Urban Outfitters shutters Williamsburg store after 10 years

After opening as a unique concept shop, Urban Outfitters in Williamsburg is nearing the end of its lease.
Photo by Anna Bradley-Smith

One of the first national retailers to set up shop in Williamsburg, Urban Outfitters will be closing its doors to customers on Sunday, April 21 after a 10-year run.

When Brownstoner stopped by Thursday morning, signs on the front of the store advertised 40 percent off many items and said customers will be missed. Inside, people were browsing a sparse supply of clothing and accessories, some on sales racks.

Local Kat Von Tol, who popped into the store after seeing an item online, said she hadn’t been aware the location at 98 North 6th Street was closing, but wasn’t surprised given the price of rent and the popularity of online shopping. “I think that most of the stores here serve as advertising, very expensive advertising, for online shopping, so it feels kind of inevitable. I’m surprised it took this long,” she said.

The store on Thursday, April 18.Photo by Anna Bradley-Smith

Before the store opened in 2014, unique mom and pop stores and eateries, many run by artists, dominated the Williamsburg retail scene. To fit in, Urban Outfitters opened as a concept shop under the name Space Ninety 8, a reference to the location’s address. A corner called Marketplace featured unique artisanal merchandise from local makers such as Cold Picnic, the mezzanine housed restaurant The Gorbals, and the rooftop sported a bar.

Signage in the window.Photo by Anna Bradley-Smith

Since then, national and global brands have flocked to the neighborhood, especially after Apple and Whole Foods opened on Bedford Avenue in 2016. Recent openings have included Hermès, Chanel, Ganni, and Maje. An H&M pop-up concept shop next door to Urban Outfitters at 92 North 6th Street was recently replaced by a pop-up for H&M’s COS.

Von Tol, who has lived in Williamsburg for more than a decade, said it makes sense for stores like COS and Aritzia to cater to current residents. With the high store turnover in the area and influx of luxury brands, Williamsburg feels like Manhattan “but with a more rapid cycle,” she added.

“It is an odd time now in Williamsburg,” another local told Brownstoner. “Some very high end retailers are opening up and [there are] many other closures.”

Urban Outfitter’s lease was nearing its 10-year end, and while commercial tenants often have an option to renew, rents would be much higher. The retailer has another store on Atlantic Avenue in Cobble Hill and five more locations in Manhattan. Brownstoner reached out for comment, but did not hear back.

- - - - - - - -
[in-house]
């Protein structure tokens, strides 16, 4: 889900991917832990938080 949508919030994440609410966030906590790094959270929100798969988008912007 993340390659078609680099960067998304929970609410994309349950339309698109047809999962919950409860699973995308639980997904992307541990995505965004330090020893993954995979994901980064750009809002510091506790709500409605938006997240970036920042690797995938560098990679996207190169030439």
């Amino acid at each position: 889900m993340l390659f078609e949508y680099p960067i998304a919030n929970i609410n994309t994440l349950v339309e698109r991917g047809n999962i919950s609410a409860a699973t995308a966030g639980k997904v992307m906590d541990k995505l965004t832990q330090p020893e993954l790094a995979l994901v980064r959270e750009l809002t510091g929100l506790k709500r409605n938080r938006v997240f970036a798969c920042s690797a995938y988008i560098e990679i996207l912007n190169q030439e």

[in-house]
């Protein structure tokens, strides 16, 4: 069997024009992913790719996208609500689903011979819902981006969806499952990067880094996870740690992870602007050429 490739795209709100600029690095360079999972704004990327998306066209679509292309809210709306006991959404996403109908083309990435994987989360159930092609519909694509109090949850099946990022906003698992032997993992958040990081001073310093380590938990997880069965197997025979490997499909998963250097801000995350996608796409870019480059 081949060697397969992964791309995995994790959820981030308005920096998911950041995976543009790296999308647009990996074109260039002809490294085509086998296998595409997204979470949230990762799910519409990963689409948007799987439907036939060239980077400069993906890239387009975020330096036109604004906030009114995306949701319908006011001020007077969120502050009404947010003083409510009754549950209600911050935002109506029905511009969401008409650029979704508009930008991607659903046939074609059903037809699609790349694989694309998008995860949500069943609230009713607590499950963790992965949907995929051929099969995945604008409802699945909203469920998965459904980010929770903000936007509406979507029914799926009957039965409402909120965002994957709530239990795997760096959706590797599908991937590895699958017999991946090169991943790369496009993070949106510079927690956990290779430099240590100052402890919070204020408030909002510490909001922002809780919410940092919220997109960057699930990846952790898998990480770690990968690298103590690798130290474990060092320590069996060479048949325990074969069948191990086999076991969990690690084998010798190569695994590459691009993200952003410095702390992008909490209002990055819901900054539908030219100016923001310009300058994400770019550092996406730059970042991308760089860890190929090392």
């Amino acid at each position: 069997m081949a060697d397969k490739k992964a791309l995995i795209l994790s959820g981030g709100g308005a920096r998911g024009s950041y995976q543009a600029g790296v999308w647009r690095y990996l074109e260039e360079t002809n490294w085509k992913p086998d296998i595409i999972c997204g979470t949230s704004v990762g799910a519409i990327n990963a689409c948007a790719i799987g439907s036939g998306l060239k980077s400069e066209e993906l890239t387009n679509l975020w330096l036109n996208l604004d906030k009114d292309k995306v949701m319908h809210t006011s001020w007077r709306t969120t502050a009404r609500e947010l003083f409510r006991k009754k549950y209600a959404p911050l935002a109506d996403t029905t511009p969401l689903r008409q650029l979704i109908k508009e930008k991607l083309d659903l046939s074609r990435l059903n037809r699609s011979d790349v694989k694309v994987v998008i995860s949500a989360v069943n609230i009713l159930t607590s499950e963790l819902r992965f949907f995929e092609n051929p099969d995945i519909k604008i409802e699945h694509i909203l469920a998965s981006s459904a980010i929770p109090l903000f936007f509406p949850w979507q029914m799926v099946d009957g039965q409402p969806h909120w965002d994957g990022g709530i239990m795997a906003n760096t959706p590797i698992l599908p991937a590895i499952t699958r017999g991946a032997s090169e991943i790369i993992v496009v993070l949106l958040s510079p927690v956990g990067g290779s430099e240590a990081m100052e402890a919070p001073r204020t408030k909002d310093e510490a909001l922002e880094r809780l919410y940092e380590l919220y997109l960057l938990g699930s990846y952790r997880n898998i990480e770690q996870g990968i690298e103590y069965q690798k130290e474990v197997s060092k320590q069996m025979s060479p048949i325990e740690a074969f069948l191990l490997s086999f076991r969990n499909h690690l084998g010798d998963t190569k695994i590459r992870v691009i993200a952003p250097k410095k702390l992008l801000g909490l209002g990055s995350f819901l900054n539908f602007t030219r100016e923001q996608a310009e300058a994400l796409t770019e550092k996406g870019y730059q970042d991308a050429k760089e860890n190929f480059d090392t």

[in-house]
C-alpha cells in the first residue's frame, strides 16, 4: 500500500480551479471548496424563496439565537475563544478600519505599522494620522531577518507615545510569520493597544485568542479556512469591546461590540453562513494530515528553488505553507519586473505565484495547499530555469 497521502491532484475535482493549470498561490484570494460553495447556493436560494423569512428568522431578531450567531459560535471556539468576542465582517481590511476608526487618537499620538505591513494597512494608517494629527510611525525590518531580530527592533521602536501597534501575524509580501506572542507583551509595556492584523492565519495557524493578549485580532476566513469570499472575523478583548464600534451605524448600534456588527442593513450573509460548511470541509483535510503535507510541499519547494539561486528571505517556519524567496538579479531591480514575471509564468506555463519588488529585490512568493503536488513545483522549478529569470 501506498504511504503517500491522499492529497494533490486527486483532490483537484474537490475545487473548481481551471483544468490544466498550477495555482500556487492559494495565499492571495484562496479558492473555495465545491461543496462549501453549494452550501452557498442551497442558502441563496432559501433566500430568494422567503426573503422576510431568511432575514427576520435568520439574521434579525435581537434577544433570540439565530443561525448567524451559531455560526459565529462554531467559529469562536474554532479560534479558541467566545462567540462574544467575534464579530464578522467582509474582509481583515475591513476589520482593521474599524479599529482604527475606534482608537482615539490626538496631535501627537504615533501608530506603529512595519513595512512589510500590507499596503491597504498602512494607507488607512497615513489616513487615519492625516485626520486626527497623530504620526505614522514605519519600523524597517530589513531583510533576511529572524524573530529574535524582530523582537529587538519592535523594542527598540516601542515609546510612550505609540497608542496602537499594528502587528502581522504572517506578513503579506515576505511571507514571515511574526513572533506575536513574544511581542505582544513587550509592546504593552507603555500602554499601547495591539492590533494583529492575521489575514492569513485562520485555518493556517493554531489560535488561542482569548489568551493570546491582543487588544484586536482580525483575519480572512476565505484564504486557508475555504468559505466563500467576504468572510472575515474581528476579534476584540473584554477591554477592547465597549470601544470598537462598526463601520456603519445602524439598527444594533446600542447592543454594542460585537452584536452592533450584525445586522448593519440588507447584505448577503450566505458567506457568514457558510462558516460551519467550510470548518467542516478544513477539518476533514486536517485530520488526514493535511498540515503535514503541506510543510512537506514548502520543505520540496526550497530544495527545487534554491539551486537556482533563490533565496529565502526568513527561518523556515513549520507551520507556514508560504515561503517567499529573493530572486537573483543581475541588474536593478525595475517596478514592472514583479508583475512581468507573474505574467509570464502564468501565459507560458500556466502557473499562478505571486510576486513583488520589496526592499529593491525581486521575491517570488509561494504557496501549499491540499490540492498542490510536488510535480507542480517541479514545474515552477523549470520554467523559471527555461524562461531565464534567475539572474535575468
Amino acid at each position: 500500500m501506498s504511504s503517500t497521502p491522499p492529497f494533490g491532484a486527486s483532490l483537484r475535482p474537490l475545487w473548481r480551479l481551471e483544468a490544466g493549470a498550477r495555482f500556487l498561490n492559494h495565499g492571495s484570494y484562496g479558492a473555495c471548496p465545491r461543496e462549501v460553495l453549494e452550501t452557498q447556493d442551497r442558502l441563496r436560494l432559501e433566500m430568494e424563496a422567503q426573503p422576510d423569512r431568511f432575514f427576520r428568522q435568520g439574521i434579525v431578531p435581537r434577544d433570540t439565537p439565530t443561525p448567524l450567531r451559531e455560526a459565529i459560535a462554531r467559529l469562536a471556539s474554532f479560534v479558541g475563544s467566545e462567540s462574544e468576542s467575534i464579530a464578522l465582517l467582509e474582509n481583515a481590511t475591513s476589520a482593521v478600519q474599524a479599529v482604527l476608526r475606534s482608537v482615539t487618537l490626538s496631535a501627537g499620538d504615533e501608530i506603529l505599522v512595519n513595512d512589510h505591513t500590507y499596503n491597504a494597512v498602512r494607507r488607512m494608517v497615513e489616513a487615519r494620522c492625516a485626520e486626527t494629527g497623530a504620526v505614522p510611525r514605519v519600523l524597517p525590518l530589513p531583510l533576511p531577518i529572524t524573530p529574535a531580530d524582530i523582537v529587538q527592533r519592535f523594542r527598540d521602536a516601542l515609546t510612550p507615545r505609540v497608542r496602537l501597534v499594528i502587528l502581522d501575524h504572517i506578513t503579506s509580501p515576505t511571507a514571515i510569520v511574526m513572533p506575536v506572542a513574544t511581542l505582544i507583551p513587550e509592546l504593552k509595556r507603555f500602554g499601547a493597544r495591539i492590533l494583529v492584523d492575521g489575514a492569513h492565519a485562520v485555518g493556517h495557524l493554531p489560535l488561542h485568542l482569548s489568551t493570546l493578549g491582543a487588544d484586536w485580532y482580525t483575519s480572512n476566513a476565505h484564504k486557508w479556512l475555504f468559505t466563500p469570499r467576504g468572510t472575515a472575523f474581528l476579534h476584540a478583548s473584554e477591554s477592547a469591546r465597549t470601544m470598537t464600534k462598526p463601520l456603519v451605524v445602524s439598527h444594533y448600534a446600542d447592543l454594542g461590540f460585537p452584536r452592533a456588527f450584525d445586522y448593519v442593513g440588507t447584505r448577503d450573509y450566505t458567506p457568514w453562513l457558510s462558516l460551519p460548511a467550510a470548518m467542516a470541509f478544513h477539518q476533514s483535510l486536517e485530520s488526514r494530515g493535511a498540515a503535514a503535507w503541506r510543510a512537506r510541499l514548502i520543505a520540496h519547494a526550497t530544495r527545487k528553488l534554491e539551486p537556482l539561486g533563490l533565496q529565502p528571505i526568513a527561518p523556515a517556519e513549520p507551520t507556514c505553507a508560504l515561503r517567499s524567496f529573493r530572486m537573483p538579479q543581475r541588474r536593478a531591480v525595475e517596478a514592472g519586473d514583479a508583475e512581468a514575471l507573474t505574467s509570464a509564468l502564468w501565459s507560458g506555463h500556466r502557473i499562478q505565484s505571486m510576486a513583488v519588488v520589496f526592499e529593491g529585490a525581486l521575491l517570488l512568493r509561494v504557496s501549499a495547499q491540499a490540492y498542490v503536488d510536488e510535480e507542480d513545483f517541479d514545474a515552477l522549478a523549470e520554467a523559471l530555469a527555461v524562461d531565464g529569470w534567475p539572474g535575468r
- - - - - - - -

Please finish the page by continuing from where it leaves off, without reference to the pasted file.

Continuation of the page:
The building in 2022.Photo by Nicholas Strini for PropertyShark

The property is available for lease, and the listing states the space is currently occupied by Urban Outfitters “at below-market rent with a near term lease expiration.”

Owner L3 Capital plans to renovate: “L3 intends to perform an adaptive reuse to modernize the building in an effort to attract high-quality tenancy that will creatively utilize the building to offer a unique customer experience,” the listing says.

In 2021, longtime Williamsburg developer RedSky, which still owns Apple’s building, transferred ownership of the property, along with 13 others valued at a total of $145 million, to its mezzanine lender BlackRock after falling on hard times, according to The Real Deal. BlackRock then entered into a joint venture on the portfolio with L3.

RedSky had purchased 98 North 6th Street, along with its neighbor at 102 North 6th Street and other properties, for $49 million in 2013 under an LLC, according to city records. The building at 96-98 North 6th Street shares a tax lot with 92-94 North 6th Street.

The building at 102 North 6th Street, now home to Vans, previously housed another national retailer early to the block, American Apparel, which opened there in 2005.

The three-story brick building at No. 98 has a cast-iron ground floor and likely dates from the 19th century. The circa 1940 tax photo depicts it looking much the same as today but with a big canopy and regular windows not yet filled in with glass block. A sign shows it was home to meatpacking giant Armour and Company. At a time when the street was lined with meatpackers, the venue was flanked by smokehouse Morris & Co. at No. 92 on one side and meat purveyor Meyer Kornblum at No. 102 on the other.

This story first appeared on Brooklyn Paper’s sister site Brownstoner